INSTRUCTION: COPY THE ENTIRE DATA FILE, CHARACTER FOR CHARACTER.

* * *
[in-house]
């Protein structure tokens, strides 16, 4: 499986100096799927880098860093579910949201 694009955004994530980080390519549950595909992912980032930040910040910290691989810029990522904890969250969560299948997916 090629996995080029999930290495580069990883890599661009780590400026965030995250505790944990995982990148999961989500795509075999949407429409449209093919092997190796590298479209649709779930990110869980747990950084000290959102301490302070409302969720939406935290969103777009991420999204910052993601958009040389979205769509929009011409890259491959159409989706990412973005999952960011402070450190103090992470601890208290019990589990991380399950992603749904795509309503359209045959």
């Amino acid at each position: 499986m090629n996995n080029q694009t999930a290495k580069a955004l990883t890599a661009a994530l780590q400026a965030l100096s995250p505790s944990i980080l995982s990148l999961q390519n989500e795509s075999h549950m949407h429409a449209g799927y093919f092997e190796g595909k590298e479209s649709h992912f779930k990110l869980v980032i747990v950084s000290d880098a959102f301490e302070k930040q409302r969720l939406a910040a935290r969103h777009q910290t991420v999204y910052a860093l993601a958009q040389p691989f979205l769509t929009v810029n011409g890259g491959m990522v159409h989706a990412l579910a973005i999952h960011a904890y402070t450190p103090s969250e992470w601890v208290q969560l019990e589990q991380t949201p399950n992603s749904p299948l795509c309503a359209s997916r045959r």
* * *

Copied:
[in-house]
């Protein structure tokens, strides 16, 4: 499986100096799927880098860093579910949201 694009955004994530980080390519549950595909992912980032930040910040910290691989810029990522904890969250969560299948997916 090629996995080029999930290495580069990883890599661009780590400026965030995250505790944990995982990148999961989500795509075999949407429409449209093919092997190796590298479209649709779930990110869980747990950084000290959102301490302070409302969720939406935290969103777009991420999204910052993601958009040389979205769509929009011409890259491959159409989706990412973005999952960011402070450190103090992470601890208290019990589990991380399950992603749904795509309503359209045959």
């Amino acid at each position: 499986m090629n996995n080029q694009t999930a290495k580069a955004l990883t890599a661009a994530l780590q400026a965030l100096s995250p505790s944990i980080l995982s990148l999961q390519n989500e795509s075999h549950m949407h429409a449209g799927y093919f092997e190796g595909k590298e479209s649709h992912f779930k990110l869980v980032i747990v950084s000290d880098a959102f301490e302070k930040q409302r969720l939406a910040a935290r969103h777009q910290t991420v999204y910052a860093l993601a958009q040389p691989f979205l769509t929009v810029n011409g890259g491959m990522v159409h989706a990412l579910a973005i999952h960011a904890y402070t450190p103090s969250e992470w601890v208290q969560l019990e589990q991380t949201p399950n992603s749904p299948l795509c309503a359209s997916r045959r």